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in American Journal of Veterinary Research
in Journal of the American Veterinary Medical Association

Summary

Bilateral midbody hemimandibular osteotomies were performed between premolars 3 and 4 in 18 adult dogs. Hemimandibles were repaired by use of monocortically applied bone plates (n = 6), an interdental fixator composed of an Erich arch bar and acrylic (n = 6), or a type I external skeletal fixator (n = 6). At the immediate postoperative evaluation, hemimandibles stabilized with interdental fixators had an osteotomy gap distance (mean ± SEM, 1.6 ± 0.2 mm) that was significantly (P < 0.05) greater than for hemimandibles stabilized with external skeletal fixators (1.2 ± 0.3 mm). Osteotomy gap distance of hemimandibles stabilized with external skeletal fixators (1.5 ± 0.2 mm) was significantly (P < 0.05) greater at weeks 4 (1.1 ± 0.2 mm) and 8 (0.8 ± 0.3 mm) after surgery than the osteotomy gap distance of hemimandibles stabilized by application of bone plates. By week 16, significant differences in osteotomy gap distance were not detected between groups. Immediately after surgery, mandibular alignment measurements were not significantly different for dogs with bone plates (0.3 ± 0.1 mm), interdental fixators (0.3 ± 0.1 mm), and external skeletal fixators (0.9 ± 0.5 mm). Mandibular alignment scores were not significantly different between treatment groups during the remaining postoperative period. Occlusal measurements were not significantly different between evaluations performed before surgery and 16 weeks after surgery, regardless of treatment group. Radiographic evidence of healing in hemimandibles stabilized with external skeletal fixators was significantly (P < 0.05) less at 4 and 8 weeks, compared with hemimandibles stabilized with bone plates and interdental fixators; however, radiographic evidence of bone healing was not significantly different between fixation groups at 16 weeks. Radiographic evidence of implant loosening was seen in 1 of 12 (8%) hemimandibles receiving bone plates, 1 of 12 (8%) hemimandibles receiving interdental fixators, and 4 of 12 (33%) hemimandibles receiving external skeletal fixators. Periosteotomy callus was radiographically evident in 11 of 18 (61%) hemimandibles at 4 and 8 weeks only, but significant differences in periosteotomy callus surface area were not detected between groups. Of 24 hemimandibles stabilized with interdental and external skeletal fixators, 22 (92%) had callus formation that progressively matured into trabecular bone by 16 weeks. At 4 weeks, bone healing characterization scores of hemimandibles stabilized with bone plates were significantly (P < 0.05) less than (ie, had greater stability) bone healing characterization scores of hemimandibles stabilized with interdental and external skeletal fixators, but at 8 and 16 weeks, bone healing characterization scores between treatment groups were not significantly different. Histopathologic or radiographic evaluation did not reveal evidence of pulp disease or pathologic changes of teeth, which would have been associated with root resection at the osteotomy site, application of acrylic to the crown surface, or placement of external fixator pins and cortical screws. On the basis of the fact that the dogs appeared clinically normal and were able to masticate, analgesics were discontinued by 24 hours after surgery. Analysis of data indicated that an interdental fixator composed of an Erich arch bar and acrylic may be a viable method for fracture repair of mandibles.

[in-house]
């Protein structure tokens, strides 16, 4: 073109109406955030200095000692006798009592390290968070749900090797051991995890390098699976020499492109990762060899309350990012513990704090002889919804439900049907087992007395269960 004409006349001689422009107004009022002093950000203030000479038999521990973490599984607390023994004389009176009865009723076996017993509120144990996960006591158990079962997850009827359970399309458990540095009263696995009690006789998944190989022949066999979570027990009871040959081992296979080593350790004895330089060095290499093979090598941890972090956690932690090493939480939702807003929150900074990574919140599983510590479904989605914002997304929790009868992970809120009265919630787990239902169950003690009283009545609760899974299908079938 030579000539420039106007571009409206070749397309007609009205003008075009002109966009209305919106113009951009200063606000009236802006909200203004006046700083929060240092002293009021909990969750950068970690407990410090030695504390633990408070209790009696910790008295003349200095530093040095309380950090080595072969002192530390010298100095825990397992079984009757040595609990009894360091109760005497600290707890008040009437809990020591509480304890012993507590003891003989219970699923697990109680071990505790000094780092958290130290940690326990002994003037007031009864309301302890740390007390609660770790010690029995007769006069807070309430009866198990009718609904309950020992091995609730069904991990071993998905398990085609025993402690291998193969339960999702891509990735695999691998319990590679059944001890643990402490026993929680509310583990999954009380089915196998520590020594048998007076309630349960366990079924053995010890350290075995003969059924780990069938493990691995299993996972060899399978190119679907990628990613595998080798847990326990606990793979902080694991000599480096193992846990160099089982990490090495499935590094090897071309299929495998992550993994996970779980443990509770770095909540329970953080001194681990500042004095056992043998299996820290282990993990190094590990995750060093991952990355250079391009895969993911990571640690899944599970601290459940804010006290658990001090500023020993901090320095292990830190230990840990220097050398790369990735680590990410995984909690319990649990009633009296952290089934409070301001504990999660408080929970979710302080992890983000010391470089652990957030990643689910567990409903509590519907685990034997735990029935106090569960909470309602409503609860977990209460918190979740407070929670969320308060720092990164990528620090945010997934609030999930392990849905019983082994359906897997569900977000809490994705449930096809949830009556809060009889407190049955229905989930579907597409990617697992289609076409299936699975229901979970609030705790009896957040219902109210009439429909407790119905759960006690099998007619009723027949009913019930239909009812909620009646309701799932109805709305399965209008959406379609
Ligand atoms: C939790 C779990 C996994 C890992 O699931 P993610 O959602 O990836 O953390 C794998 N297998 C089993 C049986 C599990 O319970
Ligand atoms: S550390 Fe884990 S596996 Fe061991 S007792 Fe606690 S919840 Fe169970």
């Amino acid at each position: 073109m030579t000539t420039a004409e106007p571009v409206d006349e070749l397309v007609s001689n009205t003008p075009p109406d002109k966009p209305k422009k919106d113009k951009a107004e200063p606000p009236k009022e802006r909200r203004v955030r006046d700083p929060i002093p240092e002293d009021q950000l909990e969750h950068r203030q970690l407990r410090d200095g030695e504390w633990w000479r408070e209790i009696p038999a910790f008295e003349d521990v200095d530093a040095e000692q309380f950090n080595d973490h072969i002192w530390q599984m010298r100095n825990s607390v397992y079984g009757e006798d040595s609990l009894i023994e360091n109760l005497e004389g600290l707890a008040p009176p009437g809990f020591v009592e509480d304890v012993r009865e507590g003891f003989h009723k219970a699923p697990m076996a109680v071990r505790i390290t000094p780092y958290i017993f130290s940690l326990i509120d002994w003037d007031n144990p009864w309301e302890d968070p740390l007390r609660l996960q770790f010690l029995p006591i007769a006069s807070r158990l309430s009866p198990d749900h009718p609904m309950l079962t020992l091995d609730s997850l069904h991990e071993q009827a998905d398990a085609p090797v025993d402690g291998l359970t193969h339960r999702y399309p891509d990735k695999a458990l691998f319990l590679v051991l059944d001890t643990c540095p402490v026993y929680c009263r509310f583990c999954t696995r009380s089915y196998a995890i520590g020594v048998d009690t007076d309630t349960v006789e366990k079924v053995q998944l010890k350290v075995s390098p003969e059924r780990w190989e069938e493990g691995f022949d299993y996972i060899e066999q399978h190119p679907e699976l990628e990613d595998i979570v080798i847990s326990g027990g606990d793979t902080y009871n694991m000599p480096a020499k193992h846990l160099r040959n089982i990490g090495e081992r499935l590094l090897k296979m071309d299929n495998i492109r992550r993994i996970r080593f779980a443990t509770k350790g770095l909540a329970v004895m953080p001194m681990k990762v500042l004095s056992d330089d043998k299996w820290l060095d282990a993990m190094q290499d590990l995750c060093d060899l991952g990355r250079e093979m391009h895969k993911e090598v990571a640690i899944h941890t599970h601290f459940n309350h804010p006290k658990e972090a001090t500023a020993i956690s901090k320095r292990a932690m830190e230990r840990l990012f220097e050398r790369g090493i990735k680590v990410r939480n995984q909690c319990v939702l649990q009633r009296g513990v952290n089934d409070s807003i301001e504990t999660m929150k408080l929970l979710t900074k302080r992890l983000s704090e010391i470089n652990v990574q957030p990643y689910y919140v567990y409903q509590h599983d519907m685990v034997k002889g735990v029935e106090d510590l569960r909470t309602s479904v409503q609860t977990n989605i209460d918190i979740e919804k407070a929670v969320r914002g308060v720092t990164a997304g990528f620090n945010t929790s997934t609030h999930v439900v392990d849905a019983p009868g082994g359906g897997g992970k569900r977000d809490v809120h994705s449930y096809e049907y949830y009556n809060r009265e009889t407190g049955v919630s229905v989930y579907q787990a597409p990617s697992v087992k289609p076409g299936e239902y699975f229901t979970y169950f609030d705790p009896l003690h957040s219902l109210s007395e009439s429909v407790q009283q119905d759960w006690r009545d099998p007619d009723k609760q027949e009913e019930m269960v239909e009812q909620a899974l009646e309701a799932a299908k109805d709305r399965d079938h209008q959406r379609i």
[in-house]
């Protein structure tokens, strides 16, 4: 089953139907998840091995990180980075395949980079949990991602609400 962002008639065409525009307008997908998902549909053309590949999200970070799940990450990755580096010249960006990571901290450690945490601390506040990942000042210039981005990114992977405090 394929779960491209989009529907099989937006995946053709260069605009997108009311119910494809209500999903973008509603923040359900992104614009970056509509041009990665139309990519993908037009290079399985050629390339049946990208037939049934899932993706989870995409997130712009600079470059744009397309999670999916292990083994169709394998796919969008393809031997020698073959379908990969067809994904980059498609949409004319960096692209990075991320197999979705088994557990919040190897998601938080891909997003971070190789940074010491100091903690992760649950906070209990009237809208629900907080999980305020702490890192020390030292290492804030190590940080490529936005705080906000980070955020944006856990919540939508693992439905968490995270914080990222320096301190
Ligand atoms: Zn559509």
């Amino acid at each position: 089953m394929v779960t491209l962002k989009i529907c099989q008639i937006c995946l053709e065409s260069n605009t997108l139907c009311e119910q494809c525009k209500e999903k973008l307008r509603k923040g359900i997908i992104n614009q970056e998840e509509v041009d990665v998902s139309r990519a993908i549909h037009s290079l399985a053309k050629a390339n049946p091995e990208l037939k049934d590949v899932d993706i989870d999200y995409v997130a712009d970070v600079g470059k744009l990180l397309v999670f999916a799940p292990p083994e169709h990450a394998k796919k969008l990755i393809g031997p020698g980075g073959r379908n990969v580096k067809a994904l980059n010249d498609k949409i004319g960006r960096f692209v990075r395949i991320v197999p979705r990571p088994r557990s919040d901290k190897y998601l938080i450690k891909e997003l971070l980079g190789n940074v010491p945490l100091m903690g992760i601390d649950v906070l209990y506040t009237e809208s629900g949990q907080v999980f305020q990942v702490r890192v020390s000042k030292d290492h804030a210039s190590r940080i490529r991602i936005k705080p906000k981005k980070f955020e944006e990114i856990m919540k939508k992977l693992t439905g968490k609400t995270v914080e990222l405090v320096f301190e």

Free access
in Journal of the American Veterinary Medical Association